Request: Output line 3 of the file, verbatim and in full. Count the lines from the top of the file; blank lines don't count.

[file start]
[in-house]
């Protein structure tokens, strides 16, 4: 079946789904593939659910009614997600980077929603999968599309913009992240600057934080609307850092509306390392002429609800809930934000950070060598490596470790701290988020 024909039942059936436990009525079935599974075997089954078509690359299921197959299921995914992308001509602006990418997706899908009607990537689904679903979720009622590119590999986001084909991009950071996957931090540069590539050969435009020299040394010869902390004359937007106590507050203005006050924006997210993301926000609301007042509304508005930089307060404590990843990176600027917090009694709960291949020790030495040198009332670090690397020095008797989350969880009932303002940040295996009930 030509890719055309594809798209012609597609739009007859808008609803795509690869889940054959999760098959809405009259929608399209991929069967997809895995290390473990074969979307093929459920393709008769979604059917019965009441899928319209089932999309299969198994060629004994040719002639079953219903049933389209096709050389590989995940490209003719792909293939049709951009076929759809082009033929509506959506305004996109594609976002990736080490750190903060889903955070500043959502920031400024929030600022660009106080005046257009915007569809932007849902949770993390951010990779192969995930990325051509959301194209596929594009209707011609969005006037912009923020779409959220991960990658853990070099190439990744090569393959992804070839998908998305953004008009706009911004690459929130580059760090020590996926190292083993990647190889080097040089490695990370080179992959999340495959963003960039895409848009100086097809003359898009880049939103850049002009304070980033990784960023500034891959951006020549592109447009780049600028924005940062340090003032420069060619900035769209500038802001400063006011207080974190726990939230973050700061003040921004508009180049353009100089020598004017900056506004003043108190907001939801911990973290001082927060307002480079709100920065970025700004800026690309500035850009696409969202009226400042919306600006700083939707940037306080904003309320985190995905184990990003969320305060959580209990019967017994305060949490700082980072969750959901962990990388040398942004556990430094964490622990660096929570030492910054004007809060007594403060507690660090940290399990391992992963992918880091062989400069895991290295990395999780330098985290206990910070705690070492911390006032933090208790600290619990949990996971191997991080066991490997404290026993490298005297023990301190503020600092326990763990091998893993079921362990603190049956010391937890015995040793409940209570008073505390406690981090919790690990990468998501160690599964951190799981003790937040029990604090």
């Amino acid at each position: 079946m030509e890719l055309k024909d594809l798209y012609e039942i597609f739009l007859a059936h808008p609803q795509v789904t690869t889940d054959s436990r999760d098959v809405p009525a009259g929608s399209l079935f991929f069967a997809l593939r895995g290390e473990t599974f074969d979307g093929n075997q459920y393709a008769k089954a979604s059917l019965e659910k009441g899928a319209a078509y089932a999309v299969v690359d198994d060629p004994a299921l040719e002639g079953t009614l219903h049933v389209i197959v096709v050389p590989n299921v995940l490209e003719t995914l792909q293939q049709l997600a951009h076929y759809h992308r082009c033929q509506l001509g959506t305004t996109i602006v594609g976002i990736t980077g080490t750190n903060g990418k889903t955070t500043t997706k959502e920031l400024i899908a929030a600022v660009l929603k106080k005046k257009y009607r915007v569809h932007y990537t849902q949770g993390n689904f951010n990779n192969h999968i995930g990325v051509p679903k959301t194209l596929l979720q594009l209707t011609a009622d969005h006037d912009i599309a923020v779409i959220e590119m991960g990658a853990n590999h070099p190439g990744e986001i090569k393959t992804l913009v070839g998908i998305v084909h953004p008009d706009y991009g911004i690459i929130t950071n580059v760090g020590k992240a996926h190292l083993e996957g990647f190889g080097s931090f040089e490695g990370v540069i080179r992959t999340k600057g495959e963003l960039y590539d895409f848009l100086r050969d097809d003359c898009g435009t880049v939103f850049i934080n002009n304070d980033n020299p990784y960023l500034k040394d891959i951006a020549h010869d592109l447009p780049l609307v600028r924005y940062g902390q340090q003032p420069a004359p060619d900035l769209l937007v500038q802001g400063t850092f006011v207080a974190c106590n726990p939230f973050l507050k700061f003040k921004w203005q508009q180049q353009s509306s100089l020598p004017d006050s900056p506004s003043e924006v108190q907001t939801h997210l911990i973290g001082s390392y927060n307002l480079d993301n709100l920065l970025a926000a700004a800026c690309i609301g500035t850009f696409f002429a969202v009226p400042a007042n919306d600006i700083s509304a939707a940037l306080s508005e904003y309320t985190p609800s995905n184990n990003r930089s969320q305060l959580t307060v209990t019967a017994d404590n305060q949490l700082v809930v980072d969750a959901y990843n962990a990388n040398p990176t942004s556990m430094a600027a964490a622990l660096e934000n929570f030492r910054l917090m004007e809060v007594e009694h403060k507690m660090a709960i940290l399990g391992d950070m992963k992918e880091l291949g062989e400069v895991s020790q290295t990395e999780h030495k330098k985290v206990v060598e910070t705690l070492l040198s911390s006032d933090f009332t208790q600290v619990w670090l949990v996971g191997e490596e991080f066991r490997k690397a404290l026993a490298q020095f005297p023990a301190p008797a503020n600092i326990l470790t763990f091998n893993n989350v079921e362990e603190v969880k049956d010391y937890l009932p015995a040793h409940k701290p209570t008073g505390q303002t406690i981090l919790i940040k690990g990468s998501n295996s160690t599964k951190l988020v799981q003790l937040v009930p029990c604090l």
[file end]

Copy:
């Amino acid at each position: 079946m030509e890719l055309k024909d594809l798209y012609e039942i597609f739009l007859a059936h808008p609803q795509v789904t690869t889940d054959s436990r999760d098959v809405p009525a009259g929608s399209l079935f991929f069967a997809l593939r895995g290390e473990t599974f074969d979307g093929n075997q459920y393709a008769k089954a979604s059917l019965e659910k009441g899928a319209a078509y089932a999309v299969v690359d198994d060629p004994a299921l040719e002639g079953t009614l219903h049933v389209i197959v096709v050389p590989n299921v995940l490209e003719t995914l792909q293939q049709l997600a951009h076929y759809h992308r082009c033929q509506l001509g959506t305004t996109i602006v594609g976002i990736t980077g080490t750190n903060g990418k889903t955070t500043t997706k959502e920031l400024i899908a929030a600022v660009l929603k106080k005046k257009y009607r915007v569809h932007y990537t849902q949770g993390n689904f951010n990779n192969h999968i995930g990325v051509p679903k959301t194209l596929l979720q594009l209707t011609a009622d969005h006037d912009i599309a923020v779409i959220e590119m991960g990658a853990n590999h070099p190439g990744e986001i090569k393959t992804l913009v070839g998908i998305v084909h953004p008009d706009y991009g911004i690459i929130t950071n580059v760090g020590k992240a996926h190292l083993e996957g990647f190889g080097s931090f040089e490695g990370v540069i080179r992959t999340k600057g495959e963003l960039y590539d895409f848009l100086r050969d097809d003359c898009g435009t880049v939103f850049i934080n002009n304070d980033n020299p990784y960023l500034k040394d891959i951006a020549h010869d592109l447009p780049l609307v600028r924005y940062g902390q340090q003032p420069a004359p060619d900035l769209l937007v500038q802001g400063t850092f006011v207080a974190c106590n726990p939230f973050l507050k700061f003040k921004w203005q508009q180049q353009s509306s100089l020598p004017d006050s900056p506004s003043e924006v108190q907001t939801h997210l911990i973290g001082s390392y927060n307002l480079d993301n709100l920065l970025a926000a700004a800026c690309i609301g500035t850009f696409f002429a969202v009226p400042a007042n919306d600006i700083s509304a939707a940037l306080s508005e904003y309320t985190p609800s995905n184990n990003r930089s969320q305060l959580t307060v209990t019967a017994d404590n305060q949490l700082v809930v980072d969750a959901y990843n962990a990388n040398p990176t942004s556990m430094a600027a964490a622990l660096e934000n929570f030492r910054l917090m004007e809060v007594e009694h403060k507690m660090a709960i940290l399990g391992d950070m992963k992918e880091l291949g062989e400069v895991s020790q290295t990395e999780h030495k330098k985290v206990v060598e910070t705690l070492l040198s911390s006032d933090f009332t208790q600290v619990w670090l949990v996971g191997e490596e991080f066991r490997k690397a404290l026993a490298q020095f005297p023990a301190p008797a503020n600092i326990l470790t763990f091998n893993n989350v079921e362990e603190v969880k049956d010391y937890l009932p015995a040793h409940k701290p209570t008073g505390q303002t406690i981090l919790i940040k690990g990468s998501n295996s160690t599964k951190l988020v799981q003790l937040v009930p029990c604090l």